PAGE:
Latin America: spectacular growth new middle class up to 50 Million10.12.2012
The middle class of Latin America experienced a spectacular growth of 50% in the last decade and now represents 30% of the population. According to the World Bank’s study "Economic mobility and the growth of the middle class in Latin America", which was released on November 13th 2012, the rise of the middle class was exploded by the dashing economic growth per capita regional between 2000 and 2010, which almost doubled that of the previous decade and pushed the level of income.
The study describes the growth of the new middle class that has worked its way up the social and income ladder in Latin America in the past decade. This group, with a monthly income between USD 300 - 1,500, went from 103 million people (2003) to 152 million people (2009). Today almost one third of Latin American families are now considered to be middle class. This development mirrors the region's share of the poor to almost the exact same proportion (or 30% of the population), experts mention in another study.
“It’s a historic increase, related to the drop in unemployment rates and informal employment. Therefore, the growth of the middle class in the past ten years is down to growth dynamics and job creation “, explains World Bank Regional Chief Economist Augusto de la Torre.
Better education and the essential role that women have played in the labor market over the past years are the main aspects of this structural economic development. In fact, in recent years more than 70 million more women set foot on the labor market, playing a crucial role in reducing poverty and expanding the economic middle on the strength of improved academic credentials and professional skills. Obviously, better accesses to quality education and reliable safety nets have played an important role in lifting Latin Americans out of poverty.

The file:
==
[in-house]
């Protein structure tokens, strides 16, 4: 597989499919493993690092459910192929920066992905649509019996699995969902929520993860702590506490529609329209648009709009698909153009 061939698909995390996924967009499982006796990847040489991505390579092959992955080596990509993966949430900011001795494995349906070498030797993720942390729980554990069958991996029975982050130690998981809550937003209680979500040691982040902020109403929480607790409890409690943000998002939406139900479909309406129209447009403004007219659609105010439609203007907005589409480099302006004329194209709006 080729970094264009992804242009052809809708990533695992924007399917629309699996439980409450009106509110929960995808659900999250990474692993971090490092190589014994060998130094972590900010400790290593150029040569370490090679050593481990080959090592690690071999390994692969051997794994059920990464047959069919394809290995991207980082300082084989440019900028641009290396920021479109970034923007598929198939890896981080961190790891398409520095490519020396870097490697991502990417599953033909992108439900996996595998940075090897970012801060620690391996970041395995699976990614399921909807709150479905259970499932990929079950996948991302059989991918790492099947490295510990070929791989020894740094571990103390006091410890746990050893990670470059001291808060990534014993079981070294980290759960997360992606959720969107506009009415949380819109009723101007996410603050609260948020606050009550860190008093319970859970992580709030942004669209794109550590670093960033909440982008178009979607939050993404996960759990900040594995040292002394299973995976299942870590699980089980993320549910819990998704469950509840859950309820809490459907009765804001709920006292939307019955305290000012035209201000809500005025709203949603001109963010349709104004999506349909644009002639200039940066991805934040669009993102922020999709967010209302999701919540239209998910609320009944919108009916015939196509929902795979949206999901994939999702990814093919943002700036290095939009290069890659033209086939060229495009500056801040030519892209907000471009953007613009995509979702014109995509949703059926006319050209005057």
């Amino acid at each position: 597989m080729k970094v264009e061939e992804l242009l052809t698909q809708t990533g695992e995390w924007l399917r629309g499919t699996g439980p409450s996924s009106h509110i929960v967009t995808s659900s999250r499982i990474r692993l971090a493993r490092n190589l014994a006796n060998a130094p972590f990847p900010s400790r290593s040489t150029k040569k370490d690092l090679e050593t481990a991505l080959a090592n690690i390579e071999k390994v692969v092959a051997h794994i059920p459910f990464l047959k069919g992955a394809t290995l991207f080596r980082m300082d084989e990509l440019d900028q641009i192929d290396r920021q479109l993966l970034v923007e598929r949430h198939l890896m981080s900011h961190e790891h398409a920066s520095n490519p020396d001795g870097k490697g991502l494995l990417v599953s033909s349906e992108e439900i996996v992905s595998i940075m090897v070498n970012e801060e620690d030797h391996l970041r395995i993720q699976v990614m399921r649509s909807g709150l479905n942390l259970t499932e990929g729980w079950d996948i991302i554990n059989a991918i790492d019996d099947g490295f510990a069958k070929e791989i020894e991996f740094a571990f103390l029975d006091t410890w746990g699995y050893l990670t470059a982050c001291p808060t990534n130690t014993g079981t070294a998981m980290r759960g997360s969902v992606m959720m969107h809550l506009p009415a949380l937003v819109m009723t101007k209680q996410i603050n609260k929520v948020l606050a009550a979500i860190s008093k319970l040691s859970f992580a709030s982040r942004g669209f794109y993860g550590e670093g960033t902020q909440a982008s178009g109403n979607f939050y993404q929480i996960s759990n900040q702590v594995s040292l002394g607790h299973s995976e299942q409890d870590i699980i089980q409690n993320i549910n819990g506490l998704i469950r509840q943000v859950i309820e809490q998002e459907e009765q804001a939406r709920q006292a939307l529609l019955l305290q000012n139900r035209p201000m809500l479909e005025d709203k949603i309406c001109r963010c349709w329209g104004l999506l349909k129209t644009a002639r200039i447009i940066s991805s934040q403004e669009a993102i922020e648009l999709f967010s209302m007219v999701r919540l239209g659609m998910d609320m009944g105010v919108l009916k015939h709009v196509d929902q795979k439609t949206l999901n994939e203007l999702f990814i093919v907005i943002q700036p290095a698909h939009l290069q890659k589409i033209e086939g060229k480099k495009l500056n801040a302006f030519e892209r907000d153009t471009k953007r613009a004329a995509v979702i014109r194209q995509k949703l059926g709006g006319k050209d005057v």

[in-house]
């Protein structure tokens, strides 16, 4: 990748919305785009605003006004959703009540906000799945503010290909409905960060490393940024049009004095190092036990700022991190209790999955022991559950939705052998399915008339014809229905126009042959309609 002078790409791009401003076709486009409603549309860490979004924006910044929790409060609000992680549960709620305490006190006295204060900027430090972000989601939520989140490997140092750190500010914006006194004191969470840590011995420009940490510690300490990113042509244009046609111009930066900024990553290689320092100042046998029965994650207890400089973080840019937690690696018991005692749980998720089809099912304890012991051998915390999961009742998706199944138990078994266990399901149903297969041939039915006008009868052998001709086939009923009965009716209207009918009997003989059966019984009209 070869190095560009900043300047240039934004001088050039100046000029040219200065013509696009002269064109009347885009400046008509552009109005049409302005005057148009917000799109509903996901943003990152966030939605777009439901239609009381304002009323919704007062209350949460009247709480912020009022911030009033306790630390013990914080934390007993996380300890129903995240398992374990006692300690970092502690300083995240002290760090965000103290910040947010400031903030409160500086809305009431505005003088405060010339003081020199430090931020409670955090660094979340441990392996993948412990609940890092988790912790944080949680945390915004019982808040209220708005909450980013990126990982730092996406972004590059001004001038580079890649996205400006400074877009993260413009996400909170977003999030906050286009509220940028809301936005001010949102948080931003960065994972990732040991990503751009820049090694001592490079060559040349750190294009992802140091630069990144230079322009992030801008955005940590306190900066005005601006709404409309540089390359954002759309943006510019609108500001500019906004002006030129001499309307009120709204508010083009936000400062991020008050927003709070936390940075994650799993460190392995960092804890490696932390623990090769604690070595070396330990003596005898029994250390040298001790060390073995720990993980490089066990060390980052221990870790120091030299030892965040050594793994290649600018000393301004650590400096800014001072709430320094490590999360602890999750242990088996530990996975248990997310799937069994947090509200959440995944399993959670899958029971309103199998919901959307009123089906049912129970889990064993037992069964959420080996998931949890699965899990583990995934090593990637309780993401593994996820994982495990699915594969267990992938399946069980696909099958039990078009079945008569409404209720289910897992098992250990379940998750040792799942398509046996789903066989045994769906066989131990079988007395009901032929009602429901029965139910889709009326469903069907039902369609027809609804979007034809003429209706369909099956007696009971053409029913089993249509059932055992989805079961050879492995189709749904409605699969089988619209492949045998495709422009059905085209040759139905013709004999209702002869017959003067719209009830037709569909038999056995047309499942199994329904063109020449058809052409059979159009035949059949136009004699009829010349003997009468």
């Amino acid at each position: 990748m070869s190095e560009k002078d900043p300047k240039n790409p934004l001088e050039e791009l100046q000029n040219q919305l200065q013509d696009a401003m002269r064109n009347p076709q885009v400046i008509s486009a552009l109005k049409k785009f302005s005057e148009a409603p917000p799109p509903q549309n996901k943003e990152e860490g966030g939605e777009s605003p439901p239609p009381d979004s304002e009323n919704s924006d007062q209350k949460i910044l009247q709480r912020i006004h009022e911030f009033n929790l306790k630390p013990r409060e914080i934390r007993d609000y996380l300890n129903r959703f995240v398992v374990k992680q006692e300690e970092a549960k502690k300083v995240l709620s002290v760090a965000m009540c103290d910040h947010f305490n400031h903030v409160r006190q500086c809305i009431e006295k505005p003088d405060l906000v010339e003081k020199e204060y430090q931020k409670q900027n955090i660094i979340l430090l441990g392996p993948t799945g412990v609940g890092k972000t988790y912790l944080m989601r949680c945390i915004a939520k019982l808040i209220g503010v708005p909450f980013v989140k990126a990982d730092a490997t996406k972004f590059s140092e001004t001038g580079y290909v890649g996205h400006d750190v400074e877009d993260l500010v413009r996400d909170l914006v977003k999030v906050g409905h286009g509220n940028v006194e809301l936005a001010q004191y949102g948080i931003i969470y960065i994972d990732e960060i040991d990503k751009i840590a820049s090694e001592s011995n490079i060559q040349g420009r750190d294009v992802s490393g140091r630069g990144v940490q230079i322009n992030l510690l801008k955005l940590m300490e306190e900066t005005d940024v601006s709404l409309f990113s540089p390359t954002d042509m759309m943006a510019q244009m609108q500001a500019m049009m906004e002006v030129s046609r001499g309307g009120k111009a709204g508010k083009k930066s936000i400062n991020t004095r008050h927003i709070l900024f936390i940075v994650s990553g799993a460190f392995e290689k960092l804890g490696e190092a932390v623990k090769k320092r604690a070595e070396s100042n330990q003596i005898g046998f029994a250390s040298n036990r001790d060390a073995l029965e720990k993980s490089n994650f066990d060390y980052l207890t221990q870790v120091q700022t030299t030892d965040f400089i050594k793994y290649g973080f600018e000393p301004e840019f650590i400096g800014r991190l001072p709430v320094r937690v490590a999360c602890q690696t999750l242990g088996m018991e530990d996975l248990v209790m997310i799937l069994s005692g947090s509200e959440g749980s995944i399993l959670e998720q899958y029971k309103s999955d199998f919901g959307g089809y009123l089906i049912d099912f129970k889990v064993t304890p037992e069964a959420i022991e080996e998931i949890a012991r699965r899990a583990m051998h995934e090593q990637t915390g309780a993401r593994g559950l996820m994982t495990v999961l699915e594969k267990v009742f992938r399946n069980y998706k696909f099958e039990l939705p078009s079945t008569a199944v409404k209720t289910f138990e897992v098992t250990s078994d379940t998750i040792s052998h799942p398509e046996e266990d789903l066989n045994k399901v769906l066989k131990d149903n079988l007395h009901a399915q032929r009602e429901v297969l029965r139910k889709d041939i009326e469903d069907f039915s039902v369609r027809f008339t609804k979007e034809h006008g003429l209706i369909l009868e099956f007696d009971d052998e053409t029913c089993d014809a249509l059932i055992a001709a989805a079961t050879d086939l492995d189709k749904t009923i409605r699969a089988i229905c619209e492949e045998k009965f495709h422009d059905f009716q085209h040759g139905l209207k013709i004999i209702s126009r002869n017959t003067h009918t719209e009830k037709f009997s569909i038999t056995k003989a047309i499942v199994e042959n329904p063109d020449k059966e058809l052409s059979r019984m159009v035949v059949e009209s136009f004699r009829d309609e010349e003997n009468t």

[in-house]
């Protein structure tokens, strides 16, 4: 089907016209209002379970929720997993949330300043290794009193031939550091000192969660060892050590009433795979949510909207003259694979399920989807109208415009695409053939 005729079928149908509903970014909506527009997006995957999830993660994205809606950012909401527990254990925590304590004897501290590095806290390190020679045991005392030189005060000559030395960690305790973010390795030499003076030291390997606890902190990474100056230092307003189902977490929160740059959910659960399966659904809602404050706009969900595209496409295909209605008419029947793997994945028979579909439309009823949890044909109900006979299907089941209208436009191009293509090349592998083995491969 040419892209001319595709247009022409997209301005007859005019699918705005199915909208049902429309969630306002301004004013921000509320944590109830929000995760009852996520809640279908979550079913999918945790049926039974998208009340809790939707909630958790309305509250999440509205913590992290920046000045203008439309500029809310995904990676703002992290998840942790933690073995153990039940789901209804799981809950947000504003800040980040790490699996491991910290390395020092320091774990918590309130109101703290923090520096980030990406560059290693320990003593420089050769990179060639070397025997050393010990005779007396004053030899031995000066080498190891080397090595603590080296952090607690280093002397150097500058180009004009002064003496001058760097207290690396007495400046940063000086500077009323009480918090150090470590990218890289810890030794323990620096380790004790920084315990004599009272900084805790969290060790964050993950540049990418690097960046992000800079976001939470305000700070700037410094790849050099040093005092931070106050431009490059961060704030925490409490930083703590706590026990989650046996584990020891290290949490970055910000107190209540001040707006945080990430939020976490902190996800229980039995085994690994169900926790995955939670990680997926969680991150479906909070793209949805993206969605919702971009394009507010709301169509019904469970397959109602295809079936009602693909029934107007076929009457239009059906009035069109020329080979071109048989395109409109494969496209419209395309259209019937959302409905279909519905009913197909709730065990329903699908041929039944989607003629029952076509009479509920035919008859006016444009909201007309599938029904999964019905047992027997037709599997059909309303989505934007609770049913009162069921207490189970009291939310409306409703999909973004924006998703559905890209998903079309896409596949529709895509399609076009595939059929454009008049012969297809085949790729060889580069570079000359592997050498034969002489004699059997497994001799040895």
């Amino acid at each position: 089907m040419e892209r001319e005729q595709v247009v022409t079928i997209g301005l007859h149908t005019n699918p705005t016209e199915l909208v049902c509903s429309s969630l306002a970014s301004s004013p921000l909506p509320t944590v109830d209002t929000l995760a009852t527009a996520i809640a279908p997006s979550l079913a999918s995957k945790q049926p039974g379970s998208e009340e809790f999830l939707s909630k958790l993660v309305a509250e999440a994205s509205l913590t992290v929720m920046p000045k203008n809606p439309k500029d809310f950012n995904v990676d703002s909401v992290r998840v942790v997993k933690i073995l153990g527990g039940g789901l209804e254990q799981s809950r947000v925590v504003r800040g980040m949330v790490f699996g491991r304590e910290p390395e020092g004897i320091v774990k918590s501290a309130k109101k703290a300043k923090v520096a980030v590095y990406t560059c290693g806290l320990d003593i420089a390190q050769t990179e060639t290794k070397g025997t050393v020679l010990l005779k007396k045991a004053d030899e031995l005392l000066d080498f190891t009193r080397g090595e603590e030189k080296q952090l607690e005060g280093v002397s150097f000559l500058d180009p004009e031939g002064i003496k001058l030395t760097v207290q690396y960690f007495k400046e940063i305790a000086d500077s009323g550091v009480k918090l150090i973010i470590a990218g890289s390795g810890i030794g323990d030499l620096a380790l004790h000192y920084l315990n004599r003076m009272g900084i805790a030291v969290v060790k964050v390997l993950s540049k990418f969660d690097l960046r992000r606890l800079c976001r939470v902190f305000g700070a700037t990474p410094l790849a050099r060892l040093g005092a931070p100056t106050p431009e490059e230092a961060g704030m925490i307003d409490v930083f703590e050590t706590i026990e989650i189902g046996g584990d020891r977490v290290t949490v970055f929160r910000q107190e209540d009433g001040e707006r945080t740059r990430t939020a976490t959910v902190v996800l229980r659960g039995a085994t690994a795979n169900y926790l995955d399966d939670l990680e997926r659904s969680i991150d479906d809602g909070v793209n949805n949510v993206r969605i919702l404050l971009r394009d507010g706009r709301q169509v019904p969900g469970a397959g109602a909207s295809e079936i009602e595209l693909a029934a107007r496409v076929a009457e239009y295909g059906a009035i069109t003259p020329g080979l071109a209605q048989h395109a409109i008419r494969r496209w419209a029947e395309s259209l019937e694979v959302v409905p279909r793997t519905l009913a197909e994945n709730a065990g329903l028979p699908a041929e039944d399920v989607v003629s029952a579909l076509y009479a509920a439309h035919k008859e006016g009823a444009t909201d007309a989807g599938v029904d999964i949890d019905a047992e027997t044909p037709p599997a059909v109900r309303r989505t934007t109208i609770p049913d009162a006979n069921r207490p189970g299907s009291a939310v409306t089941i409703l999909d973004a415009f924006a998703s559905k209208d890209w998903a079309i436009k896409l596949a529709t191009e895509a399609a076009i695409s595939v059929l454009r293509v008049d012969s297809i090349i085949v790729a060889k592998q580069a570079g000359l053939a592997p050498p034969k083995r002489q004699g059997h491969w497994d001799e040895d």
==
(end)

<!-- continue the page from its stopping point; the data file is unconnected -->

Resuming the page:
Some countries illustrate particularly large percentages, such as Colombia, where 54 % of the population experienced upward mobility, and Brazil’s middle class growth of over 40 percent is the region’s fastest. Also Mexico's middle class has grown since 2000 with 17 %. Social programs and better access to education boosted the country's workforce. In order to maintain this growth, the region needs to embrace policy changes including labor, taxation and social security, experts warn. “These changes include better targeting subsidies for the poor, improving tax collection to pay for public services, and emphasizing social insurance (such as unemployment benefits) rather than social protection”, Chief Economist de la Torre of the World Bank notes.
World Bank President Jim Yong Kim emphasizes another perspective: “Because of the Eurozone crisis, many countries are thinking very much in the short term. But Latin America, because of years of efforts, has the luxury to think more long term, and that’s important for the region “.
As middle classes begin to make up a larger share of societies, the trend has been to see a strengthening of democratic institutions, lower levels of corruption, and better quality of public services. Mister de la Torre can only be positive about Latin America’s latest development: “Latin America for years was one of the world’s most unequal regions, but now is one of the few, if not the only regions where inequality is falling – that’s a remarkable phenomenon”.